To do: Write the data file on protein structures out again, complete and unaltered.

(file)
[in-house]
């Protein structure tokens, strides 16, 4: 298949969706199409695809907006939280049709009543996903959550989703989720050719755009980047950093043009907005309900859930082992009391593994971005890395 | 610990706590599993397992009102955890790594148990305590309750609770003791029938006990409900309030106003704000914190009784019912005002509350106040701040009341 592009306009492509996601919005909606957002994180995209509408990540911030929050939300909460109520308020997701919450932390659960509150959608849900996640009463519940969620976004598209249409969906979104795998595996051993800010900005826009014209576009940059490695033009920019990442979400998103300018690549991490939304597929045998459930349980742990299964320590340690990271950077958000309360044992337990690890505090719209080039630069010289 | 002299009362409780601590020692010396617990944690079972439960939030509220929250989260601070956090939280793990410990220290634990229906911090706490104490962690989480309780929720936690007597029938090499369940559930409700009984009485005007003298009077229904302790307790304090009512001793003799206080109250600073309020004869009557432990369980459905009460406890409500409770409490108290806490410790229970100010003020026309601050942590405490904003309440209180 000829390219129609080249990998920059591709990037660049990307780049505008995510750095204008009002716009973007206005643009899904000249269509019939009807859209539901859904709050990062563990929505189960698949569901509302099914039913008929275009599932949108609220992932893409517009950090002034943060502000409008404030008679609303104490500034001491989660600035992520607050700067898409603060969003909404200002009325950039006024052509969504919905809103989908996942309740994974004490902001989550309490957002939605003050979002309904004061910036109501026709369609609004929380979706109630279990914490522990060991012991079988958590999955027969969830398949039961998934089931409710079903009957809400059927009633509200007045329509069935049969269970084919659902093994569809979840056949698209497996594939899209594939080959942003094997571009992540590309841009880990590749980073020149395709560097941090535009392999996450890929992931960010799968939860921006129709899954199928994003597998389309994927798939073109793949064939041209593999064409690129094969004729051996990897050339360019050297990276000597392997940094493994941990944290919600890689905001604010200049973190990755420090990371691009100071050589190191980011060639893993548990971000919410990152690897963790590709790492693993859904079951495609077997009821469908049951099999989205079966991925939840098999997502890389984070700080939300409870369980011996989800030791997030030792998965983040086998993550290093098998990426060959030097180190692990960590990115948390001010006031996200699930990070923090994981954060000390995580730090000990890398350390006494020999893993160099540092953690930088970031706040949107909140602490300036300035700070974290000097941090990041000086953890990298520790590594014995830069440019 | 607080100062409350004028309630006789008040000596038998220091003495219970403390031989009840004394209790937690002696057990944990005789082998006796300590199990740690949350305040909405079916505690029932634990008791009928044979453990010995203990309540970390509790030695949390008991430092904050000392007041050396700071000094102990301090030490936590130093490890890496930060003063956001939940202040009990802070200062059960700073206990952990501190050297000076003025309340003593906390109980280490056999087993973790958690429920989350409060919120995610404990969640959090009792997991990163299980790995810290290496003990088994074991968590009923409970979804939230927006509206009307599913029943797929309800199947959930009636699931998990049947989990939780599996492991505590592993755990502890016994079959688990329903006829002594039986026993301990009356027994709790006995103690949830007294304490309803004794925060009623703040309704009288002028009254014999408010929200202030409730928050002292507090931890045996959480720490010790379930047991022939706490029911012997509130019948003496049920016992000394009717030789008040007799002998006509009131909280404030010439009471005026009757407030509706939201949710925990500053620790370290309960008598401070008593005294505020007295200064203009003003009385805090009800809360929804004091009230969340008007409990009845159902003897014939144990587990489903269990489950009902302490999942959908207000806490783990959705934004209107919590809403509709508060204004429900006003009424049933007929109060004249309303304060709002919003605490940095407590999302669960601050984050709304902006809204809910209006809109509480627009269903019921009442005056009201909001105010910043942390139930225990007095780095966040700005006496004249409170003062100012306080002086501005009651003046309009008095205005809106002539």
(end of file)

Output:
[in-house]
């Protein structure tokens, strides 16, 4: 298949969706199409695809907006939280049709009543996903959550989703989720050719755009980047950093043009907005309900859930082992009391593994971005890395 | 610990706590599993397992009102955890790594148990305590309750609770003791029938006990409900309030106003704000914190009784019912005002509350106040701040009341 592009306009492509996601919005909606957002994180995209509408990540911030929050939300909460109520308020997701919450932390659960509150959608849900996640009463519940969620976004598209249409969906979104795998595996051993800010900005826009014209576009940059490695033009920019990442979400998103300018690549991490939304597929045998459930349980742990299964320590340690990271950077958000309360044992337990690890505090719209080039630069010289 | 002299009362409780601590020692010396617990944690079972439960939030509220929250989260601070956090939280793990410990220290634990229906911090706490104490962690989480309780929720936690007597029938090499369940559930409700009984009485005007003298009077229904302790307790304090009512001793003799206080109250600073309020004869009557432990369980459905009460406890409500409770409490108290806490410790229970100010003020026309601050942590405490904003309440209180 000829390219129609080249990998920059591709990037660049990307780049505008995510750095204008009002716009973007206005643009899904000249269509019939009807859209539901859904709050990062563990929505189960698949569901509302099914039913008929275009599932949108609220992932893409517009950090002034943060502000409008404030008679609303104490500034001491989660600035992520607050700067898409603060969003909404200002009325950039006024052509969504919905809103989908996942309740994974004490902001989550309490957002939605003050979002309904004061910036109501026709369609609004929380979706109630279990914490522990060991012991079988958590999955027969969830398949039961998934089931409710079903009957809400059927009633509200007045329509069935049969269970084919659902093994569809979840056949698209497996594939899209594939080959942003094997571009992540590309841009880990590749980073020149395709560097941090535009392999996450890929992931960010799968939860921006129709899954199928994003597998389309994927798939073109793949064939041209593999064409690129094969004729051996990897050339360019050297990276000597392997940094493994941990944290919600890689905001604010200049973190990755420090990371691009100071050589190191980011060639893993548990971000919410990152690897963790590709790492693993859904079951495609077997009821469908049951099999989205079966991925939840098999997502890389984070700080939300409870369980011996989800030791997030030792998965983040086998993550290093098998990426060959030097180190692990960590990115948390001010006031996200699930990070923090994981954060000390995580730090000990890398350390006494020999893993160099540092953690930088970031706040949107909140602490300036300035700070974290000097941090990041000086953890990298520790590594014995830069440019 | 607080100062409350004028309630006789008040000596038998220091003495219970403390031989009840004394209790937690002696057990944990005789082998006796300590199990740690949350305040909405079916505690029932634990008791009928044979453990010995203990309540970390509790030695949390008991430092904050000392007041050396700071000094102990301090030490936590130093490890890496930060003063956001939940202040009990802070200062059960700073206990952990501190050297000076003025309340003593906390109980280490056999087993973790958690429920989350409060919120995610404990969640959090009792997991990163299980790995810290290496003990088994074991968590009923409970979804939230927006509206009307599913029943797929309800199947959930009636699931998990049947989990939780599996492991505590592993755990502890016994079959688990329903006829002594039986026993301990009356027994709790006995103690949830007294304490309803004794925060009623703040309704009288002028009254014999408010929200202030409730928050002292507090931890045996959480720490010790379930047991022939706490029911012997509130019948003496049920016992000394009717030789008040007799002998006509009131909280404030010439009471005026009757407030509706939201949710925990500053620790370290309960008598401070008593005294505020007295200064203009003003009385805090009800809360929804004091009230969340008007409990009845159902003897014939144990587990489903269990489950009902302490999942959908207000806490783990959705934004209107919590809403509709508060204004429900006003009424049933007929109060004249309303304060709002919003605490940095407590999302669960601050984050709304902006809204809910209006809109509480627009269903019921009442005056009201909001105010910043942390139930225990007095780095966040700005006496004249409170003062100012306080002086501005009651003046309009008095205005809106002539």